Thu | Jun 1, 2023

Importance of dress code

Published:Friday | January 1, 2010 | 12:00 AM

The Editor, Sir:

I refer to the Noteworthy article published in your paper of December 30, 'Gov't dress code for the public?'. It was with some bemusement that I read this reader's comments. Her arguments are quite frankly, as skimpy as the clothing she apparently seems to support.

The dress code is enforced quite simply because most members of 'John (and Jane) Public' do not have the common sense, or more accurately, the decency to dress and conduct themselves appropriately around others. At 2 o' clock one morning, while tending to an injured police officer, I turned my back for a few seconds and upon turning around I was greeted with the sight of about half a young lady's rear hanging out her shorts. Pause here and put yourself in my place; what comes to mind?

Now imagine having to confront on a daily basis young men with their shorts practically at their knees, plaid (and often times not so clean) underpants riding above the shorts, with a rag hanging out of a pocket and practically touching the floor. Imagine too the young women who come with skirts so short you can see the seat of their underwear when they sit, assuming they are wearing said underwear. Or imagine, as well, the far more common sight of a top so low-cut she might as well have left the house without it. I agree that Jamaica is a 'hot Caribbean island' but that is no excuse for indecency.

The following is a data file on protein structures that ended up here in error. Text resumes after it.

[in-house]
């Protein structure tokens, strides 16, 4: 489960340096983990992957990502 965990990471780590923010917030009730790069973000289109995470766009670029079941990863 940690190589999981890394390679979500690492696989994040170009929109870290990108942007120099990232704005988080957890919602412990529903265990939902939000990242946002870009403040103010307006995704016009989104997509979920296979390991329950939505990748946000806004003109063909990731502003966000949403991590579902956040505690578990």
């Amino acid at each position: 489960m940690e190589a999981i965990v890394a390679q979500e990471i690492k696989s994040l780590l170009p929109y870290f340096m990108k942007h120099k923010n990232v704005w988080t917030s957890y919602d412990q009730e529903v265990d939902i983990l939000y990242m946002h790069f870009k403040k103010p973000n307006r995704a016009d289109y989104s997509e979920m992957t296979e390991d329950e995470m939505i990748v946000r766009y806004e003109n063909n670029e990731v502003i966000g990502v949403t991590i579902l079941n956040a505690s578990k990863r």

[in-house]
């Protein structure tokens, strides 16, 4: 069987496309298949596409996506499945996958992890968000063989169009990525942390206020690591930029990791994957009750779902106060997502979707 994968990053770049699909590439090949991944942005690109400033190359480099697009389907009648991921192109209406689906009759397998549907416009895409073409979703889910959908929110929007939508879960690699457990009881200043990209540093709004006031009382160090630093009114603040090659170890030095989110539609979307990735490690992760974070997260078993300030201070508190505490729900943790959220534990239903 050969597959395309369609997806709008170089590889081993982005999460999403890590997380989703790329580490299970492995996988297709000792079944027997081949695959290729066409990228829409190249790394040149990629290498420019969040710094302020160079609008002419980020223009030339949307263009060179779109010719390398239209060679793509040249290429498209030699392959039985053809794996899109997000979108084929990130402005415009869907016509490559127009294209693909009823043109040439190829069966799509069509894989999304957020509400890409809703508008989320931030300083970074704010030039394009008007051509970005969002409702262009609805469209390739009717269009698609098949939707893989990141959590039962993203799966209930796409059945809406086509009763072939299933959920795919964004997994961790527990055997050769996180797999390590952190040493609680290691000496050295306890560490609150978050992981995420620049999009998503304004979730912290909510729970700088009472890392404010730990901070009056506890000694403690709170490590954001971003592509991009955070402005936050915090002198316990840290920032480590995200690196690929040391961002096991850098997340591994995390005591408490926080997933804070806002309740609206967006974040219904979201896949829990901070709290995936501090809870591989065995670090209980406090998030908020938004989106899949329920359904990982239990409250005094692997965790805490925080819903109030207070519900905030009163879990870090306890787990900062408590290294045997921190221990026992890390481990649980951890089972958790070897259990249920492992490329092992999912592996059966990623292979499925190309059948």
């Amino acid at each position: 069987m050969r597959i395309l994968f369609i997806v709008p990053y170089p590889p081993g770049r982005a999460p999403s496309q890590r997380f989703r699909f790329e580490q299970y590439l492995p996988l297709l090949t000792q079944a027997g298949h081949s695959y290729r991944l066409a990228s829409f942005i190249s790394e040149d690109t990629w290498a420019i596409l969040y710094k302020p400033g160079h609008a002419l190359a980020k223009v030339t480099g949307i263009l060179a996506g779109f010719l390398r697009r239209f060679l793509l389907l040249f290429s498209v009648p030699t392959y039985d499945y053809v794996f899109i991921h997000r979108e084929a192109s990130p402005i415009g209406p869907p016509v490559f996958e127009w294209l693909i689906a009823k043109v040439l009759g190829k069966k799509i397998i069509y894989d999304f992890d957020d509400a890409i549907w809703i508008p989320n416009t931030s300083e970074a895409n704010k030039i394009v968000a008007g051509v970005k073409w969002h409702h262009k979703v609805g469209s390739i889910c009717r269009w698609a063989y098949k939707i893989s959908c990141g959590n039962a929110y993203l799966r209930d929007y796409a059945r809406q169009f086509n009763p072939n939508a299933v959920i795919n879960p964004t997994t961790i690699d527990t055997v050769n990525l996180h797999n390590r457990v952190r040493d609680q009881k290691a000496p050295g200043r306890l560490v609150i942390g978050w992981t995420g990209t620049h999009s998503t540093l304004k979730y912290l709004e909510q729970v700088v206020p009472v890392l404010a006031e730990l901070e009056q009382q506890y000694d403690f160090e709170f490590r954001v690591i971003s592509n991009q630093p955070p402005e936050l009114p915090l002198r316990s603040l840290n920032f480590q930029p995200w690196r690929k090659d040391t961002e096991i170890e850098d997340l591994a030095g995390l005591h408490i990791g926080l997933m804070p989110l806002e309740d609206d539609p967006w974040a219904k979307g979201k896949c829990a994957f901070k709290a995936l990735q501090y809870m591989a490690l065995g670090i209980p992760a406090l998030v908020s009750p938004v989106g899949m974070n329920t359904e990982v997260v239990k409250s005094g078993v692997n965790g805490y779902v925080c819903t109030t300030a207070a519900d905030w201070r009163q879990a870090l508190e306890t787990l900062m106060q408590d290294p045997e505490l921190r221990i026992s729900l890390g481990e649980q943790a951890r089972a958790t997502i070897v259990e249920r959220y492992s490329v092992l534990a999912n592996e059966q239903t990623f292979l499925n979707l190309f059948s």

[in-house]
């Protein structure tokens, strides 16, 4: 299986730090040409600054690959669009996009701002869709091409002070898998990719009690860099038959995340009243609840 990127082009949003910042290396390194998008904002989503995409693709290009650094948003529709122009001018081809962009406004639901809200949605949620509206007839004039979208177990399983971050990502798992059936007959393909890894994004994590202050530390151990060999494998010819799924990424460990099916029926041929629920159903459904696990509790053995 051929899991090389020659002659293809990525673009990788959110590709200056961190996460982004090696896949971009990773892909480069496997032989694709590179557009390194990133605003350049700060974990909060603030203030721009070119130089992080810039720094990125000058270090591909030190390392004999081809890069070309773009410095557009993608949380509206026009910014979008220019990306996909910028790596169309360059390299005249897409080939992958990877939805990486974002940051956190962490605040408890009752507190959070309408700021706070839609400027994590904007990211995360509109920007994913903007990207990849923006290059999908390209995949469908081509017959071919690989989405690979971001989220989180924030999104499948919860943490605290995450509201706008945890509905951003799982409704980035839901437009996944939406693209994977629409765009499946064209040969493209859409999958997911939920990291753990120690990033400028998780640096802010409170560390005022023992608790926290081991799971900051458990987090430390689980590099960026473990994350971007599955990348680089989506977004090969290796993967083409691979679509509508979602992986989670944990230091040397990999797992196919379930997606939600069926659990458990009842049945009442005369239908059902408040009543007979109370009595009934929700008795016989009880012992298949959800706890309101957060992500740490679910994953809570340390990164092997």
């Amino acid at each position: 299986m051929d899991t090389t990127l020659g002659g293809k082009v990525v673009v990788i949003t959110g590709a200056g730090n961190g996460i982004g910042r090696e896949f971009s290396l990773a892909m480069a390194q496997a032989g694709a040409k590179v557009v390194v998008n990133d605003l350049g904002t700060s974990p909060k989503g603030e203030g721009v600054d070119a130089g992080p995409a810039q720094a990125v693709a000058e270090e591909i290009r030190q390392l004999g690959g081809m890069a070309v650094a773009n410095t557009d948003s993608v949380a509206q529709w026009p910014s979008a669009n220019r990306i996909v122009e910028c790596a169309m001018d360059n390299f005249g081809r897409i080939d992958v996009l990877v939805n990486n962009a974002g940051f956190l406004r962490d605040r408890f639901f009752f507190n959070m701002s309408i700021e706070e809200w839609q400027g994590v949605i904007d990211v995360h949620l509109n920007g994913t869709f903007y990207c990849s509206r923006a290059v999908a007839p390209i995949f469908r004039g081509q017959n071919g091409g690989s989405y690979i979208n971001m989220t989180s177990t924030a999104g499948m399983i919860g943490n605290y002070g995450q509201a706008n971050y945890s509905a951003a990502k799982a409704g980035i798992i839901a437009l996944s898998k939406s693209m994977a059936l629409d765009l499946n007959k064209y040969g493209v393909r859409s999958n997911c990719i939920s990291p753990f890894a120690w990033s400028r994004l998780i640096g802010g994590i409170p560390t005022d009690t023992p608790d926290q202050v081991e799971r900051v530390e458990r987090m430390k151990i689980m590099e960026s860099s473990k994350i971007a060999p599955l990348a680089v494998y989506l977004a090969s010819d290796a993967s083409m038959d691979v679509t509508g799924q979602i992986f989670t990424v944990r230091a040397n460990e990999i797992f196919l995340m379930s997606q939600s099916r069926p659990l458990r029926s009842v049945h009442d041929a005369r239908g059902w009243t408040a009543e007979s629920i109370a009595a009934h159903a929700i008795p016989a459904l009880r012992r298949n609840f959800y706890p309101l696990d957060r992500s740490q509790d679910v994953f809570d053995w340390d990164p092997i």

Protect you and your health

Public institutions, in particular hospitals, are places where large amounts of people gather; it is highly unsanitary to have your bare flesh and most sensitive parts exposed to the germs, sweat and dirt that automatically congregate at these places. Imposing a dress code is not an attempt to dictate to you what to wear, but an effort to protect you and your health. Obviously, it has become the norm to walk around half or three-quarters naked. The reader hinted at an emergency situation, but I am certain that no one of rational mind will deny a mother entry if her child's life is at stake we will simply ask you to cover yourself afterward.

The reader made mention, as well, that we are "trying to adapt everything America does", the same notices are posted at the American and other foreign embassies, so why then do you conform to those? Are they not also trying to infringe upon citizens' rights?, if I may paraphrase your question.

I would like this reader to stop and think seriously about the arguments she posed. Her comments have provided proof, yet again, that common courtesies, decency and good manners are dead and buried in this land. It saddens me to think of the direction in which we are headed, if a simple reminder of decency draws such a vicious outcry.

I am, etc.,


St James